Manchester:


























This year in December we partecipated in a learning week in Wrexham, a city in Wales not far from Manchester. There we did a project about industry in Manchester, we visited MOSI museum and we had lessons.
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Why Manchester:

England was an island and so isolated.

England had an important commercial role.

In England they there was an efficent railway system.

England was rich in coal.


The Victorian Age:

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In the Victorian age, children were used to work in factories, mines and as chimney sweepers, because their families were very poor, so they had to help them often working long hours in dangerous activities with very low wages. Children worked as chimney sweepers because they were very agile. In 1840 only 20% of children attended schools in London but in 1860 about half the children aged between 5 and 15 years went to school. They worked many hours: the masons could work up to 64 hours a week in summer and 52 in winter, while the servants worked about 80 hours a week.

Machineries:

At the beginning of the industrial revolution the goods were only hand made by women not in factories but at home. They used mainly wool. The hand made production was limited so they started to produce using machineries and wool was replaced by cotton. This material was not from Manchester but from the plantations in South America. They used machineries such as the spinning wheel, the flying shuttle and the spinning Jenny. They needed water to work, so they had to move to real factories and the steam engine was invented. These inventions sped up the production.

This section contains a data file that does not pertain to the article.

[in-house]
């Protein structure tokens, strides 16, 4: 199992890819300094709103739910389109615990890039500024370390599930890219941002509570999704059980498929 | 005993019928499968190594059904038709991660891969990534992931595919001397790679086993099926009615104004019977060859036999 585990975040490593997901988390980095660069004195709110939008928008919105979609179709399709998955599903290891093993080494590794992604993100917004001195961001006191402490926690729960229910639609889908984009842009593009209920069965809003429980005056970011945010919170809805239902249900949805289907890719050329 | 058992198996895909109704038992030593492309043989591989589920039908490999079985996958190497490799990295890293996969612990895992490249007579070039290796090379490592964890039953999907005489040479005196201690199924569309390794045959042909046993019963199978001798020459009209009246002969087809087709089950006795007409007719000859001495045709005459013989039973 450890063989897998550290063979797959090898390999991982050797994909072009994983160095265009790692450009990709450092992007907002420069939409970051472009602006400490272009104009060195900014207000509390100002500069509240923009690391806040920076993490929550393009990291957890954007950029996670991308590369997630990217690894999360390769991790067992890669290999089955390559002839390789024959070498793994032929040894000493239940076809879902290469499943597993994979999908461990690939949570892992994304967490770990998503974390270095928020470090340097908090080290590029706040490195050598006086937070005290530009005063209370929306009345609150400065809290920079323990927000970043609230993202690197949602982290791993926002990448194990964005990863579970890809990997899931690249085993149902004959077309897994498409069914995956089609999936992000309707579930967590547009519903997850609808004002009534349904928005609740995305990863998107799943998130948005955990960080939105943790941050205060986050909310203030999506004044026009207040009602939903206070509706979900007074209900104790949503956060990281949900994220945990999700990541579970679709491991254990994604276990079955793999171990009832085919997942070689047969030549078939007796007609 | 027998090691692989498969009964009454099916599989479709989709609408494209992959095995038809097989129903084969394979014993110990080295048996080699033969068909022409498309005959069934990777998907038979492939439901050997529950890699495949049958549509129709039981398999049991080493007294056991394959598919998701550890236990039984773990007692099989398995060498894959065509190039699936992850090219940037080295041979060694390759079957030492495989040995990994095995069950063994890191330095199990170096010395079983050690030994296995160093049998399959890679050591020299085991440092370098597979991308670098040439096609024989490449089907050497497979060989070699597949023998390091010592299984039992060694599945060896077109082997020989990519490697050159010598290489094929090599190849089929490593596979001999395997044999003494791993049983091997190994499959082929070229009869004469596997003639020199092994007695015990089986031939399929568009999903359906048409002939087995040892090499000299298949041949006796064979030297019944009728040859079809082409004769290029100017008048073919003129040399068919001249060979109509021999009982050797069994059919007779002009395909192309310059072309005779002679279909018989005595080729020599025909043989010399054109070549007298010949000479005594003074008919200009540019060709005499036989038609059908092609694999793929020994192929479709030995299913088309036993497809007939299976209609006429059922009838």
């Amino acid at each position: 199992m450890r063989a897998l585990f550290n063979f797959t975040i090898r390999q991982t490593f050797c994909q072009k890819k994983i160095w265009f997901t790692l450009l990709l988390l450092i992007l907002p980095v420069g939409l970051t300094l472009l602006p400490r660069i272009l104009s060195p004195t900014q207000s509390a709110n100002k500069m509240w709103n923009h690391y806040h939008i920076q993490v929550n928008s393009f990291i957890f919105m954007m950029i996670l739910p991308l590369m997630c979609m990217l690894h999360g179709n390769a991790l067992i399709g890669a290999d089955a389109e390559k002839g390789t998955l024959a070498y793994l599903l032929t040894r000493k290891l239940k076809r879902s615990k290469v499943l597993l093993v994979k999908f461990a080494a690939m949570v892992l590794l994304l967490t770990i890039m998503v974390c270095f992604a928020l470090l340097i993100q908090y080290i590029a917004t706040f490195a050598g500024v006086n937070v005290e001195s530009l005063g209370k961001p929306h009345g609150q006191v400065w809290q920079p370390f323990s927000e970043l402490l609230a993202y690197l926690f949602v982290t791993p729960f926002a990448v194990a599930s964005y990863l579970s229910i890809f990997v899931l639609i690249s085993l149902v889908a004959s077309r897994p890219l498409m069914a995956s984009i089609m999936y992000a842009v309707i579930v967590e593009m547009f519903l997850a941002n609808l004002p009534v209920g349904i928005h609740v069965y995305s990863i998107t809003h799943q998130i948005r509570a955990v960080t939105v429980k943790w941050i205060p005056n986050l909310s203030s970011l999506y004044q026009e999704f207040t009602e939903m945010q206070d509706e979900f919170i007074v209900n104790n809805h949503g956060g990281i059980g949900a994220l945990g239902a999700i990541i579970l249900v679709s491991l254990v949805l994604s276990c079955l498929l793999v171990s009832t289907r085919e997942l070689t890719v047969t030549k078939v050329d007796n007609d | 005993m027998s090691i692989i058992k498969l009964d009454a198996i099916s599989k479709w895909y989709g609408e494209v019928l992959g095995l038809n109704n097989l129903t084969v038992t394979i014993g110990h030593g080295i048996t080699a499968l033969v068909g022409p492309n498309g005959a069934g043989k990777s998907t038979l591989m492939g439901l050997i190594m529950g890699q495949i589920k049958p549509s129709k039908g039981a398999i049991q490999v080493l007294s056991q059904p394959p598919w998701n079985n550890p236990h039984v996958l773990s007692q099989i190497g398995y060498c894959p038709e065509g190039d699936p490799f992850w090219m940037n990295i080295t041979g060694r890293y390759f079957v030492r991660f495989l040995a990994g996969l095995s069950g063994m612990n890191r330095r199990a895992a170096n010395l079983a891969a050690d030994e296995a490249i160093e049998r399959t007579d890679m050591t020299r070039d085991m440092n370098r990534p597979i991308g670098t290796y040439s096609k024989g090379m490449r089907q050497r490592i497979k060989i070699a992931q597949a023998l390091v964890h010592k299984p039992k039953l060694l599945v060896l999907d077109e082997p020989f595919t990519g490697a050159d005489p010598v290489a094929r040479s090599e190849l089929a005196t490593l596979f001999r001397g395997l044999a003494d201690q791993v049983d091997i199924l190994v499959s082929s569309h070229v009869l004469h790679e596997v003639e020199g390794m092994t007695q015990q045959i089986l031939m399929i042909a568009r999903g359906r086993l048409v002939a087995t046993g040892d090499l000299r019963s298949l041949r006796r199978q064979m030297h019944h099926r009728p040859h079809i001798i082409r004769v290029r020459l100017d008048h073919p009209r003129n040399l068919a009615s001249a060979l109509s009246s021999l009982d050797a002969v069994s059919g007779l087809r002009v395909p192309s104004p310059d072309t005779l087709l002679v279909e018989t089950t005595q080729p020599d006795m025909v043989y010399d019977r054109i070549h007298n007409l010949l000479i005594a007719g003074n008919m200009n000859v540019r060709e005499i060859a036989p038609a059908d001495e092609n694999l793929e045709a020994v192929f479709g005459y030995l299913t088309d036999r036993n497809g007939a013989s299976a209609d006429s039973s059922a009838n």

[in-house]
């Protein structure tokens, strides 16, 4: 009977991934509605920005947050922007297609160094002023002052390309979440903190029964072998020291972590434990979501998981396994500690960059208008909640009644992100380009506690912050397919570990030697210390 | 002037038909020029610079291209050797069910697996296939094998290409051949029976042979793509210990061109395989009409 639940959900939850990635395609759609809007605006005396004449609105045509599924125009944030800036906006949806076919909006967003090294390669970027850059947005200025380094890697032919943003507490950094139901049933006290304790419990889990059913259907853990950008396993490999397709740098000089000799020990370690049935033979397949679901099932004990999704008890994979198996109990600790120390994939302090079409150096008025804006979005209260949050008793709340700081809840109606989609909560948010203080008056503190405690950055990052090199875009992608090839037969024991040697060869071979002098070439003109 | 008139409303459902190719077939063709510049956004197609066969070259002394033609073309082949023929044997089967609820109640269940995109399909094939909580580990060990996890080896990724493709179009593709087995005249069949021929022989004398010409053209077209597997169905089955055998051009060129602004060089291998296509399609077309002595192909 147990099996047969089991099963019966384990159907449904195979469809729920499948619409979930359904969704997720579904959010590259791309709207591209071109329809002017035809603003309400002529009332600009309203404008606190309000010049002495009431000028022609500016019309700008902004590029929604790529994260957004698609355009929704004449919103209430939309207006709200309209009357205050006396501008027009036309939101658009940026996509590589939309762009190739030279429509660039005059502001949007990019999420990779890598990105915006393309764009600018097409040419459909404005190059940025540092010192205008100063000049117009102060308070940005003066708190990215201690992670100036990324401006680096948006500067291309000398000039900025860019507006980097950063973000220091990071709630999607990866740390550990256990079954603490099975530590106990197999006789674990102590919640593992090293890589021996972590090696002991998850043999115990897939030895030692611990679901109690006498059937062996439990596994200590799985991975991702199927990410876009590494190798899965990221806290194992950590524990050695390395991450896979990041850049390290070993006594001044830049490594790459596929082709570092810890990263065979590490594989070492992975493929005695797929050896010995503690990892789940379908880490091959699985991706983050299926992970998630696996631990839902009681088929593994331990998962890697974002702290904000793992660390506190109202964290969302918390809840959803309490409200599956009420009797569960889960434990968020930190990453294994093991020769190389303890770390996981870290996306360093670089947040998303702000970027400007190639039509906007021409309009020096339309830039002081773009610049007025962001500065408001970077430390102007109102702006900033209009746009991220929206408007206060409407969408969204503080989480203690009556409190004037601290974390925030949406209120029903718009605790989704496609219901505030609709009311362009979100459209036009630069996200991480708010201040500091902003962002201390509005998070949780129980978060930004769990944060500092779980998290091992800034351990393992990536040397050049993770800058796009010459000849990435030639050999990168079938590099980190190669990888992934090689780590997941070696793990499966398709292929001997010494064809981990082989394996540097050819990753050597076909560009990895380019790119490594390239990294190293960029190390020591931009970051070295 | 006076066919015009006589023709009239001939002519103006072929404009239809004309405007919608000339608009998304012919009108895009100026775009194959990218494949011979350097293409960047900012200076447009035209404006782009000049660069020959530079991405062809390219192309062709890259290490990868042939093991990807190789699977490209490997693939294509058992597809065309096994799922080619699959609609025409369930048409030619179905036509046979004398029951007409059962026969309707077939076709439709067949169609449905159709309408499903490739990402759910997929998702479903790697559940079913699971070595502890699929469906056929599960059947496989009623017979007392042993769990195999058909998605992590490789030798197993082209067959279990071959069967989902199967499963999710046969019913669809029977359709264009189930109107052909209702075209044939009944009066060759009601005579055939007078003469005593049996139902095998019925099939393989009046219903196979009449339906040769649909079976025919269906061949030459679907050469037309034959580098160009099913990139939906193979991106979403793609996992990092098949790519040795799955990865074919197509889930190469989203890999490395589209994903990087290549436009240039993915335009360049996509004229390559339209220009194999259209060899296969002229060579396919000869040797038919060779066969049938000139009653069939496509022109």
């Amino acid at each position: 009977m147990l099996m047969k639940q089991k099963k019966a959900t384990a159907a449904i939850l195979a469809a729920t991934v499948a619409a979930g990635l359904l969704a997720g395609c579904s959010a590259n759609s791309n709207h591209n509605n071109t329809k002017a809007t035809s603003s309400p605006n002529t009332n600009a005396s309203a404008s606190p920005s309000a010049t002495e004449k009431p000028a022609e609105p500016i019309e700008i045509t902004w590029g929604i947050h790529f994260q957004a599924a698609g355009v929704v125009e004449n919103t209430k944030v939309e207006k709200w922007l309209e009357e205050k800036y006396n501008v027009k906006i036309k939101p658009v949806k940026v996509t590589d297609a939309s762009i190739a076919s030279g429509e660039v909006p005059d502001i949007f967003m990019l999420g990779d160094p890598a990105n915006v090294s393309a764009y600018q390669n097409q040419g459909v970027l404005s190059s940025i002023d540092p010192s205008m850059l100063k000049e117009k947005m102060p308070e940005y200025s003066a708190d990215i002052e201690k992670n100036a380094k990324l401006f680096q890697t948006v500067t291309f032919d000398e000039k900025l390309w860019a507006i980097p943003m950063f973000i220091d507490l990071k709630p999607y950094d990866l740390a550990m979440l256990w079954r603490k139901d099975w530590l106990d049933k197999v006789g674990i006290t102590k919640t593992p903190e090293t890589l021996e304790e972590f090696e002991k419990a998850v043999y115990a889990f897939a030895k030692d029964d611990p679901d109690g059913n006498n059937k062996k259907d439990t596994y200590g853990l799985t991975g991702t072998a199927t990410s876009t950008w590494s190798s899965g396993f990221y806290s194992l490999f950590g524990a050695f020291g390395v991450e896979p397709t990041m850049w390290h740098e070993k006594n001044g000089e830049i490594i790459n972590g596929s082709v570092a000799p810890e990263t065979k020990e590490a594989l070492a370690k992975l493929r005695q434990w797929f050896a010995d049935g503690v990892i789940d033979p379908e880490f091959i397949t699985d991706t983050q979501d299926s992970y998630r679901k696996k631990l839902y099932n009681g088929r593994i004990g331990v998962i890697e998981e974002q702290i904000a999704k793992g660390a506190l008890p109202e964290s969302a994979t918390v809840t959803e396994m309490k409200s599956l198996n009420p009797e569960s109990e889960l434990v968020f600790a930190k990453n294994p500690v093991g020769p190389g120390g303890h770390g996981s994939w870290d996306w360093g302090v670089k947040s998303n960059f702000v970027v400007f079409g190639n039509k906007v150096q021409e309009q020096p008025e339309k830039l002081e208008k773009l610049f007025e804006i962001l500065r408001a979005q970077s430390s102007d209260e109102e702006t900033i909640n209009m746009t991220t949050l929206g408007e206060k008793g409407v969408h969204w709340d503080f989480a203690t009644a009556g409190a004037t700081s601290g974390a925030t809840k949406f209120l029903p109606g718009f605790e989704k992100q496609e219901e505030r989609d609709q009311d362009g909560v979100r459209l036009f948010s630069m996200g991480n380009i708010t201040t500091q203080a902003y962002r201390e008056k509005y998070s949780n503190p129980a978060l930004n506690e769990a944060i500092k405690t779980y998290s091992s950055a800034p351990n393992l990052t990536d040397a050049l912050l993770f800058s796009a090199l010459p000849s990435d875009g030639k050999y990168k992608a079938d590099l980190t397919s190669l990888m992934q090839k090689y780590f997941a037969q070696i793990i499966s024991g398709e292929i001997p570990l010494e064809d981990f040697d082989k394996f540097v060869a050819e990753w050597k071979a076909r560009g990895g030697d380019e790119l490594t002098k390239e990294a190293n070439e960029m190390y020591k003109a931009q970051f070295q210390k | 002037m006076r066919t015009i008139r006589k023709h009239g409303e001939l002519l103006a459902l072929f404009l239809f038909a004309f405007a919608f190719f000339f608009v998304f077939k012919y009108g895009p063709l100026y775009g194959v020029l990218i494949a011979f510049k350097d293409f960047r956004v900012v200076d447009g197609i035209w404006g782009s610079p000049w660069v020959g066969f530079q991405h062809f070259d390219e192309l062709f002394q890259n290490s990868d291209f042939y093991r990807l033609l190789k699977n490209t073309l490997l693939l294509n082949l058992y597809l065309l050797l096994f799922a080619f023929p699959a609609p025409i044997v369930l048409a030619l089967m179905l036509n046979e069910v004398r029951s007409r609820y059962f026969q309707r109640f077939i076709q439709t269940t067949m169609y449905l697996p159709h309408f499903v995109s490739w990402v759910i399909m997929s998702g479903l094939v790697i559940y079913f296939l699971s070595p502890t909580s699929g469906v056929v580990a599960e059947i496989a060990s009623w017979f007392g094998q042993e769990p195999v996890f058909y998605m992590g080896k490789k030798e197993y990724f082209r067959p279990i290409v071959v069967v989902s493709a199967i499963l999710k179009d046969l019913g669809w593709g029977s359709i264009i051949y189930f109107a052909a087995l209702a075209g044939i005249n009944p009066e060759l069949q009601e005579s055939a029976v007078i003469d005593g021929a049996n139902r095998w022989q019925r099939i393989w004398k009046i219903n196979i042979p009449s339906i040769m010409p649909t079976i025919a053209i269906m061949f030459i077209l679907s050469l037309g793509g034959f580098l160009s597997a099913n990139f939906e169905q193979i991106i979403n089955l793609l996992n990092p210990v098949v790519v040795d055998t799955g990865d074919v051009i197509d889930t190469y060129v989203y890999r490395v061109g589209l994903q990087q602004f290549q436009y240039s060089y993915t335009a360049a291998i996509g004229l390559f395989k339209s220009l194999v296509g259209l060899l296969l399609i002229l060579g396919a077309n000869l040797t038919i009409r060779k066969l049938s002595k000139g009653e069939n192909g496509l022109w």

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Production:

Before 1700 cloth was mainly made of wool. The wool industry was one of the most important in England and wool merchants were often extremely rich. The cloth was made in people’s own homes.
1.Children and women cleaned the dirty greasy fleece by washing it with soap in a wooden tub.
2.Then they used to hang it from the beams in the cottage ceiling to dry. Next the wool was carded and spinned by hand
3.The wool then became yarn or thread.
4. Mothers passed the skills down to their daughters.
5. Then men took the yarn the women had spun and wove it to make it into cloth.

New industries

In the second part of the 19th century new technologies developed in Manchester area so both clothes and food industry changed.

Textile industry today

It is not as developed as in the past and it is more specialized.